The United States’ chaotic withdrawal from Afghanistan and the subsequent Taliban takeover have brought up new concerns about Washington’s global security commitments and supports of its military partners. This includes South Korea, where the U.S. has maintained a heavy troop presence for over 70 years, and which is under threat of a nuclear-armed North Korea. While the Biden administration has sought to reassure its allies, including South Korea, of the United States’ continued commitment, memories are still fresh of former President Donald Trump’s “America First” policies, which questioned the nature of the South Korea-U.S. alliance. The withdrawal from Afghanistan has also spurred discussion on whether the transfer of wartime Operational Control Authority (OPCON), which the U.S. maintains in South Korea, should be sped up.
While some observers may draw parallels between Afghanistan and South Korea, there are many fundamental differences that make such comparisons difficult. Polling results highlight two particularly significant ones: the continued public support for South Korea-U.S. military relations and key national interests that are important to Americans.
Despite the controversies surrounding the United States’ messy withdrawal from Afghanistan, public polling from before and after the August withdrawal indicates that most Americans were and still are supportive of withdrawal. A Quinnipiac poll from May 2021 indicated that 62 percent of Americans approved of President Joe Biden’s decision to withdraw all troops, and a Pew poll conducted after the withdrawal from August 23 to 29 showed that 54 percent of U.S. adults said the decision to withdraw troops was the right one. This public sentiment was echoed in Biden’s reasoning in a recent interview: “I think the American people are with me… Is that worth our national interest to continue to spend another $1 trillion and lose thousands more American lives?”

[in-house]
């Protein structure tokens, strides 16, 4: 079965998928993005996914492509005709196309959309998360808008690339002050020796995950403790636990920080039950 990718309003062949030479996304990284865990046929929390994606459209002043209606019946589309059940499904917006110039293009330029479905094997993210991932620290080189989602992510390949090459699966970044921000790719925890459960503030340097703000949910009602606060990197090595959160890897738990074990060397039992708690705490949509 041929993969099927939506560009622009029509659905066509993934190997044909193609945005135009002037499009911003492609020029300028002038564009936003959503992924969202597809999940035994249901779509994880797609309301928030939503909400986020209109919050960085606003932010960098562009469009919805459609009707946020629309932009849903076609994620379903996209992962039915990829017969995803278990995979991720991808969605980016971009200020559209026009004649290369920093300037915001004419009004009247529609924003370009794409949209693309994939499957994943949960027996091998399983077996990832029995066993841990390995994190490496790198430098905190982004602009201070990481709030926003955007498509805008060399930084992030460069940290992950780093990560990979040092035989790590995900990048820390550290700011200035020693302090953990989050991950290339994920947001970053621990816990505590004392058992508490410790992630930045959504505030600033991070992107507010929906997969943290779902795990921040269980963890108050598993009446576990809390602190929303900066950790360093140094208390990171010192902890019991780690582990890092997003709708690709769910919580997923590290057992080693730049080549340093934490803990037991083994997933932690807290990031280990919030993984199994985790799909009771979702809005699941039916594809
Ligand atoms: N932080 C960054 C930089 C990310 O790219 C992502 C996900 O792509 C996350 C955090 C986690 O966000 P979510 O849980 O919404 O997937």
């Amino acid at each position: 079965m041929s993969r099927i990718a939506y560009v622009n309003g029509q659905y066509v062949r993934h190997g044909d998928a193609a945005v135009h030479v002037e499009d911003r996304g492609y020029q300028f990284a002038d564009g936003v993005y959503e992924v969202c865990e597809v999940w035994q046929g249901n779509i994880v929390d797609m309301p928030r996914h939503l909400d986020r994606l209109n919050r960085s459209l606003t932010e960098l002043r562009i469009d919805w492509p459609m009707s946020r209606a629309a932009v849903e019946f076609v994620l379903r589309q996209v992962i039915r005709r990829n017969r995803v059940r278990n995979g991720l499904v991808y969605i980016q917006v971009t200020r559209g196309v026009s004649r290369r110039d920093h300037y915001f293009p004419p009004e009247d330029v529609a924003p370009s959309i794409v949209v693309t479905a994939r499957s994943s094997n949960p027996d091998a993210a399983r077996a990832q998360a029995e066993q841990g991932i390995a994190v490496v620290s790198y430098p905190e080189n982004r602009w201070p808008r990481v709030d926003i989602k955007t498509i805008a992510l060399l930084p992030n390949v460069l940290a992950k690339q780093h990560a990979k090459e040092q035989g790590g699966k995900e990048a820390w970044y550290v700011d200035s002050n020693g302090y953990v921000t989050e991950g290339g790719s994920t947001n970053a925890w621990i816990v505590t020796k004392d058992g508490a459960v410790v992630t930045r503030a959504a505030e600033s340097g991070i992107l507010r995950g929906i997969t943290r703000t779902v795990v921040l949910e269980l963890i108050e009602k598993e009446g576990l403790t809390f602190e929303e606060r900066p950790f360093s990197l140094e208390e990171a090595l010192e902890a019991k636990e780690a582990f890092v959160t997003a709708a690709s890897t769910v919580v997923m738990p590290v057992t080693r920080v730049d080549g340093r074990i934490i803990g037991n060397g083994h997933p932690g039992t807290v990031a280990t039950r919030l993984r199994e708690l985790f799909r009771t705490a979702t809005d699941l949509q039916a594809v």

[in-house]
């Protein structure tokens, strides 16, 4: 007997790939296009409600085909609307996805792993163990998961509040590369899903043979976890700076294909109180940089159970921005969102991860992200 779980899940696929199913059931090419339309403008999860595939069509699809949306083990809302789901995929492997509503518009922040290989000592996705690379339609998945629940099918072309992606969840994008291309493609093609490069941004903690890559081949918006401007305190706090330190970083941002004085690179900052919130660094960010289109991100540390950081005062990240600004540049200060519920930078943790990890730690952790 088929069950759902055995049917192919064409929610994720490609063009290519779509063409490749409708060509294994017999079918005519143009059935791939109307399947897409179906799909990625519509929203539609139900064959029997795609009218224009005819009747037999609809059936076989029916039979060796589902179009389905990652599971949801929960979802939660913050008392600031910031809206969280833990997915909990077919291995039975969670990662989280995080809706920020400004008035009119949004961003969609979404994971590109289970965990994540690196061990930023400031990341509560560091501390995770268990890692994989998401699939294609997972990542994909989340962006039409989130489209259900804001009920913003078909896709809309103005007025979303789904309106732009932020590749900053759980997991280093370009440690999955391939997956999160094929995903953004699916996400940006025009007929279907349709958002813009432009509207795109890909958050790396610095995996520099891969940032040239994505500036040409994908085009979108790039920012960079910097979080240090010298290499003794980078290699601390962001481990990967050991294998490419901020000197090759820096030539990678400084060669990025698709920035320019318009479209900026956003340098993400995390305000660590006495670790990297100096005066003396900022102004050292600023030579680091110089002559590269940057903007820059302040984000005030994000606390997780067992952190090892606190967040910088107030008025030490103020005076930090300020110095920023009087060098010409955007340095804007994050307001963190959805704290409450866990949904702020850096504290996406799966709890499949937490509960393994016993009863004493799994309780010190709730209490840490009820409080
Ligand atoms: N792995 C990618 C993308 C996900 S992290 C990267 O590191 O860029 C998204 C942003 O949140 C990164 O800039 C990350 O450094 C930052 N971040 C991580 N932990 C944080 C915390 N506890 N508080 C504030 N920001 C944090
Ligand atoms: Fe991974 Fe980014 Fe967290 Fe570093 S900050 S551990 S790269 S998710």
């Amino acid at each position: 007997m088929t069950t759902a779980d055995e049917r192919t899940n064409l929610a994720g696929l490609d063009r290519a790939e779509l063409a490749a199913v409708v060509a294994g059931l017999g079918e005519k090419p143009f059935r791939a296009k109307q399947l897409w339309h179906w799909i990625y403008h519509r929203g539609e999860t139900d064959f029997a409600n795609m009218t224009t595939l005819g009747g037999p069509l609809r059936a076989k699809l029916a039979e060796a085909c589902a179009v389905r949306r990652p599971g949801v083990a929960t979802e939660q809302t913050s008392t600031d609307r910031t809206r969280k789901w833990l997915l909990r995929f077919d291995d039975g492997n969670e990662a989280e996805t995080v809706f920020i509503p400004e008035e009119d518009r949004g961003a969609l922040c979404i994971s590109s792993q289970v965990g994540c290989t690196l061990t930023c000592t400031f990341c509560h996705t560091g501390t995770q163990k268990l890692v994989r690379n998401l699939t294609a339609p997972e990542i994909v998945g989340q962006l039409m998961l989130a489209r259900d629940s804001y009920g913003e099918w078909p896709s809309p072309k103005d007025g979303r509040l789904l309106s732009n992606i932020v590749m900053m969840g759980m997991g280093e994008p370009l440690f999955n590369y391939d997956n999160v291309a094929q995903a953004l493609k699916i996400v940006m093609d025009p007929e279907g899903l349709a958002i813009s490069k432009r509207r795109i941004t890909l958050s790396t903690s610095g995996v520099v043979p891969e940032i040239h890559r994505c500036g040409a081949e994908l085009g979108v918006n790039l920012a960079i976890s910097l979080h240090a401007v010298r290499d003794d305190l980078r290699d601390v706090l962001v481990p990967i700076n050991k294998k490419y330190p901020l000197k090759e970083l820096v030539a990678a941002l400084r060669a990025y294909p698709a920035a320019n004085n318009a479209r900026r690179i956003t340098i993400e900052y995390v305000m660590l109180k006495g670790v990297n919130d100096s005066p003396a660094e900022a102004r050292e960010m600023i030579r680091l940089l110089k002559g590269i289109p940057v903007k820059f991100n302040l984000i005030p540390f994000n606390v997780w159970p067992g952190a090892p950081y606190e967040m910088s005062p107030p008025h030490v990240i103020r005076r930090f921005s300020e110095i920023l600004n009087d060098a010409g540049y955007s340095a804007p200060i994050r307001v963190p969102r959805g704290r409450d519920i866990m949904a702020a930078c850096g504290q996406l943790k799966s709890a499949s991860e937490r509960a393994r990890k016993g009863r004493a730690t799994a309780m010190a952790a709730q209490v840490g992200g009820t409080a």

Biden’s explanation here provides simple framing for the logic behind the U.S. withdrawal. There was a lack of a clear national interest that justified the committed U.S. lives and resources, and the erosion of public support for U.S. involvement in Afghanistan over the past two decades provided the political space for Biden to follow through on withdrawal.
In comparison to waning support for U.S. involvement in Afghanistan, a soon to be released KEI-YouGov study conducted in August 2021 shows that the American public largely supports the South Korea-U.S. military alliance, with 64 percent of Americans believing the alliance is in the interest of U.S. national security. In regards to U.S. troops stationed in South Korea, 57 percent of Americans would like to see the U.S. maintain or increase its troop presence, with 10 percent of respondents supporting a reduction and only 7 percent supporting a full withdrawal.
More Americans also consider South Korea a critical partner to the United States compared to Afghanistan. When asked about countries that are “critical partners” to the U.S. in the August KEI-YouGov survey, 41 percent of respondents indicated that South Korea is a critical partner. While 41 percent may seem relatively low, South Korea is on similar footing in the poll results to Australia (45 percent), Israel (48 percent), and Mexico (38 percent). In contrast, only 6 percent of Americans viewed Afghanistan as a critical partner.
In terms of identifiable U.S. interests, North Korea’s denuclearization continues to be a critical issue for most Americans. In the August survey, 86 percent of Americans said it is “very important” or “important” for the U.S. to reach an agreement for North Korea to dismantle its nuclear weapons, and 54 percent of Americans feel it is important for the U.S. and South Korea to cooperate on North Korea-related issues. More broadly, 62 percent of Americans believe that East Asia is a vital region for U.S. national interests, with countering China’s rise being a top concern among poll respondents.
The situation in Afghanistan certainly deserves U.S. attention and sympathy, but the poll results highlight how differently Americans view the United States’ security commitments to Afghanistan and South Korea. While some political and media circles may use the recent withdrawal to critique U.S. trustworthiness abroad, the South Korea-U.S. security relationship has significant American public buy-in, and the polling implies broad understanding of why the U.S. maintains a troop presence in South Korea.